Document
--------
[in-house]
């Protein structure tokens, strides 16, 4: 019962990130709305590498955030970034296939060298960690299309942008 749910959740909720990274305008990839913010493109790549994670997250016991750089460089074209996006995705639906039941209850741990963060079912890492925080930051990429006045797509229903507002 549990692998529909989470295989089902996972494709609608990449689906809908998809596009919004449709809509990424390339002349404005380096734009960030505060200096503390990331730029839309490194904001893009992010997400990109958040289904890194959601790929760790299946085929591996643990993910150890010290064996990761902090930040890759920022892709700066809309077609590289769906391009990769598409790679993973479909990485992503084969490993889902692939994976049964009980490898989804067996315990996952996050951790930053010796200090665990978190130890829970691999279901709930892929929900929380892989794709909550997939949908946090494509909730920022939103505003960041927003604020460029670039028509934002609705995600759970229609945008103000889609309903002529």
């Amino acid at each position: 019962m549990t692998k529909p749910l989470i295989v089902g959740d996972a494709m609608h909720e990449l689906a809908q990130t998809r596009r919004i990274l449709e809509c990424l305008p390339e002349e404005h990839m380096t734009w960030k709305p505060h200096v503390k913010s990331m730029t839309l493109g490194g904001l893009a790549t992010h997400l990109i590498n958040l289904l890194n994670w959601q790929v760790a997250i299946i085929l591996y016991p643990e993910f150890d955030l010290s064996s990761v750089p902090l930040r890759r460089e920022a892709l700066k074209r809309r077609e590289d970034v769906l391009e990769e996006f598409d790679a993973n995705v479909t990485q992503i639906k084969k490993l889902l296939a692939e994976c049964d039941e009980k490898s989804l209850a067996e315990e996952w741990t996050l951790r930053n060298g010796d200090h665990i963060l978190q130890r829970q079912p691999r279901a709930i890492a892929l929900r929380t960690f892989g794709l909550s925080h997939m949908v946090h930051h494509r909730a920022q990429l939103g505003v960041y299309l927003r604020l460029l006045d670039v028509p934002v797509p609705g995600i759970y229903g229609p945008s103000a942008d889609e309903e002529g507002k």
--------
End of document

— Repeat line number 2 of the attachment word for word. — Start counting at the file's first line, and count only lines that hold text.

């Protein structure tokens, strides 16, 4: 019962990130709305590498955030970034296939060298960690299309942008 749910959740909720990274305008990839913010493109790549994670997250016991750089460089074209996006995705639906039941209850741990963060079912890492925080930051990429006045797509229903507002 549990692998529909989470295989089902996972494709609608990449689906809908998809596009919004449709809509990424390339002349404005380096734009960030505060200096503390990331730029839309490194904001893009992010997400990109958040289904890194959601790929760790299946085929591996643990993910150890010290064996990761902090930040890759920022892709700066809309077609590289769906391009990769598409790679993973479909990485992503084969490993889902692939994976049964009980490898989804067996315990996952996050951790930053010796200090665990978190130890829970691999279901709930892929929900929380892989794709909550997939949908946090494509909730920022939103505003960041927003604020460029670039028509934002609705995600759970229609945008103000889609309903002529």